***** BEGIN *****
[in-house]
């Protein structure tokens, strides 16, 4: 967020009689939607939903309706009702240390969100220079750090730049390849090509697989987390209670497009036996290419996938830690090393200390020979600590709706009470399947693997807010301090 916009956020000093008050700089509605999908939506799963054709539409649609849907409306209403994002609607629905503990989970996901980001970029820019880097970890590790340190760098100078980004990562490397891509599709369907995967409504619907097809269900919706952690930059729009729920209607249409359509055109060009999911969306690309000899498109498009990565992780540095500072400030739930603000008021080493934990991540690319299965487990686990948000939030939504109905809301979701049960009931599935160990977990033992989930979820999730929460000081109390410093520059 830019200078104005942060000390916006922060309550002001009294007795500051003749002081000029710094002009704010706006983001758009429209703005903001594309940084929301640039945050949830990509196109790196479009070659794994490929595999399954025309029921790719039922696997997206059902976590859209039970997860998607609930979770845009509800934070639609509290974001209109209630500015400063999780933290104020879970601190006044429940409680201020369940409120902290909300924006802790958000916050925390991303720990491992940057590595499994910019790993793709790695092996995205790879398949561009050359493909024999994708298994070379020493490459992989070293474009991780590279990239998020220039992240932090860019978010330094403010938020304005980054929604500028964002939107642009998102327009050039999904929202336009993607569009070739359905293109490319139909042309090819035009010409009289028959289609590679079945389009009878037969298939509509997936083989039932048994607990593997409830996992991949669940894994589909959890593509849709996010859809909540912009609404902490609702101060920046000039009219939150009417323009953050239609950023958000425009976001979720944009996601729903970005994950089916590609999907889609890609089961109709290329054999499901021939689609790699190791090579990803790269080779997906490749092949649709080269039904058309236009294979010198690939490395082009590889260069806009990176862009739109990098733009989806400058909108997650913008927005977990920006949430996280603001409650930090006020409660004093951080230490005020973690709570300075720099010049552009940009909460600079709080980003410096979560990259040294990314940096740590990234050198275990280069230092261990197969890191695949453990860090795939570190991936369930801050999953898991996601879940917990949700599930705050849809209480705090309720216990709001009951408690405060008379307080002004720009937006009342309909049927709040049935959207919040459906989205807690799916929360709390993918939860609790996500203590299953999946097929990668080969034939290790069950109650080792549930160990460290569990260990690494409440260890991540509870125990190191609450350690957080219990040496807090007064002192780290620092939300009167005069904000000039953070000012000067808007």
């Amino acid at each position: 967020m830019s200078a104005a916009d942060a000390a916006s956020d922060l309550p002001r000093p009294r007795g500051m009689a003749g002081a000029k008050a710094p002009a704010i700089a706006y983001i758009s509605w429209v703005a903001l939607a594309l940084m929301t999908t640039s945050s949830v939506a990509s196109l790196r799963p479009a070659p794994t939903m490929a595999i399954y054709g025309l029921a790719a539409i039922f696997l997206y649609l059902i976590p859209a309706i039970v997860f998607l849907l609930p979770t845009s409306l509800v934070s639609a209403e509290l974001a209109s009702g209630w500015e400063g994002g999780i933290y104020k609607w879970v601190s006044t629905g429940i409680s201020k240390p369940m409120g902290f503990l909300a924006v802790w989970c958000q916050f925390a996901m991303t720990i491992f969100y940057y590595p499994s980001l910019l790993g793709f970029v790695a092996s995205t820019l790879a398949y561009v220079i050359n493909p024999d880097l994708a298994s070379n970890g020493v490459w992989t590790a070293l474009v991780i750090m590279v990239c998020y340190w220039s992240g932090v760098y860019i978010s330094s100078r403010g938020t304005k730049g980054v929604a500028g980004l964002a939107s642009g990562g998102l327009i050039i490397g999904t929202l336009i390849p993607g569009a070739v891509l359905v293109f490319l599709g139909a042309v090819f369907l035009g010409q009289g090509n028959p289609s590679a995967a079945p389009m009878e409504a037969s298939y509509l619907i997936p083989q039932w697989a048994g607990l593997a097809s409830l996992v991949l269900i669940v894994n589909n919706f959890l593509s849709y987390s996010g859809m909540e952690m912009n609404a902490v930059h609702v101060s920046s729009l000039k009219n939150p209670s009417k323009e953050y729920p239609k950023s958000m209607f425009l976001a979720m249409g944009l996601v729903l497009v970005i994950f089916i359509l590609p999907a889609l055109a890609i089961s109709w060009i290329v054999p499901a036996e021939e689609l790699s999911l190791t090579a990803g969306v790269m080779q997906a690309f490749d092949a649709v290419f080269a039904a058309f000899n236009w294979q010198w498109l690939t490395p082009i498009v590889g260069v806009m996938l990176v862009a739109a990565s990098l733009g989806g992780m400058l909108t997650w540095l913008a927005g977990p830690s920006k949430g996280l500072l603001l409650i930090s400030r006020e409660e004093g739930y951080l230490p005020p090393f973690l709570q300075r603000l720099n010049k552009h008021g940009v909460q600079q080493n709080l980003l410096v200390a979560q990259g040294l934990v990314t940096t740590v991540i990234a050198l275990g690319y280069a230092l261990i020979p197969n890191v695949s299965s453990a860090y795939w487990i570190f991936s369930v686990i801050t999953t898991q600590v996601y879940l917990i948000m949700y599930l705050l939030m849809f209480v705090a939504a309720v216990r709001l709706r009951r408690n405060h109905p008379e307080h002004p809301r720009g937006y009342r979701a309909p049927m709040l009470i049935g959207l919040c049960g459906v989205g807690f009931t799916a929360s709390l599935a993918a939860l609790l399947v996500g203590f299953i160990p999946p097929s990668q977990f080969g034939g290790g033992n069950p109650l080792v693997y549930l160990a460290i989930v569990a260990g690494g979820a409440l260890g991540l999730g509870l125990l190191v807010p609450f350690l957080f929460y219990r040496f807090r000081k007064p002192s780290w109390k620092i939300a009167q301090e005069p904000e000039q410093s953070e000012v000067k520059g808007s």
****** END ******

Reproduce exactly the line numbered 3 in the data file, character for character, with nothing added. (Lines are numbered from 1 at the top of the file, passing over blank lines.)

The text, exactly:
């Amino acid at each position: 967020m830019s200078a104005a916009d942060a000390a916006s956020d922060l309550p002001r000093p009294r007795g500051m009689a003749g002081a000029k008050a710094p002009a704010i700089a706006y983001i758009s509605w429209v703005a903001l939607a594309l940084m929301t999908t640039s945050s949830v939506a990509s196109l790196r799963p479009a070659p794994t939903m490929a595999i399954y054709g025309l029921a790719a539409i039922f696997l997206y649609l059902i976590p859209a309706i039970v997860f998607l849907l609930p979770t845009s409306l509800v934070s639609a209403e509290l974001a209109s009702g209630w500015e400063g994002g999780i933290y104020k609607w879970v601190s006044t629905g429940i409680s201020k240390p369940m409120g902290f503990l909300a924006v802790w989970c958000q916050f925390a996901m991303t720990i491992f969100y940057y590595p499994s980001l910019l790993g793709f970029v790695a092996s995205t820019l790879a398949y561009v220079i050359n493909p024999d880097l994708a298994s070379n970890g020493v490459w992989t590790a070293l474009v991780i750090m590279v990239c998020y340190w220039s992240g932090v760098y860019i978010s330094s100078r403010g938020t304005k730049g980054v929604a500028g980004l964002a939107s642009g990562g998102l327009i050039i490397g999904t929202l336009i390849p993607g569009a070739v891509l359905v293109f490319l599709g139909a042309v090819f369907l035009g010409q009289g090509n028959p289609s590679a995967a079945p389009m009878e409504a037969s298939y509509l619907i997936p083989q039932w697989a048994g607990l593997a097809s409830l996992v991949l269900i669940v894994n589909n919706f959890l593509s849709y987390s996010g859809m909540e952690m912009n609404a902490v930059h609702v101060s920046s729009l000039k009219n939150p209670s009417k323009e953050y729920p239609k950023s958000m209607f425009l976001a979720m249409g944009l996601v729903l497009v970005i994950f089916i359509l590609p999907a889609l055109a890609i089961s109709w060009i290329v054999p499901a036996e021939e689609l790699s999911l190791t090579a990803g969306v790269m080779q997906a690309f490749d092949a649709v290419f080269a039904a058309f000899n236009w294979q010198w498109l690939t490395p082009i498009v590889g260069v806009m996938l990176v862009a739109a990565s990098l733009g989806g992780m400058l909108t997650w540095l913008a927005g977990p830690s920006k949430g996280l500072l603001l409650i930090s400030r006020e409660e004093g739930y951080l230490p005020p090393f973690l709570q300075r603000l720099n010049k552009h008021g940009v909460q600079q080493n709080l980003l410096v200390a979560q990259g040294l934990v990314t940096t740590v991540i990234a050198l275990g690319y280069a230092l261990i020979p197969n890191v695949s299965s453990a860090y795939w487990i570190f991936s369930v686990i801050t999953t898991q600590v996601y879940l917990i948000m949700y599930l705050l939030m849809f209480v705090a939504a309720v216990r709001l709706r009951r408690n405060h109905p008379e307080h002004p809301r720009g937006y009342r979701a309909p049927m709040l009470i049935g959207l919040c049960g459906v989205g807690f009931t799916a929360s709390l599935a993918a939860l609790l399947v996500g203590f299953i160990p999946p097929s990668q977990f080969g034939g290790g033992n069950p109650l080792v693997y549930l160990a460290i989930v569990a260990g690494g979820a409440l260890g991540l999730g509870l125990l190191v807010p609450f350690l957080f929460y219990r040496f807090r000081k007064p002192s780290w109390k620092i939300a009167q301090e005069p904000e000039q410093s953070e000012v000067k520059g808007s």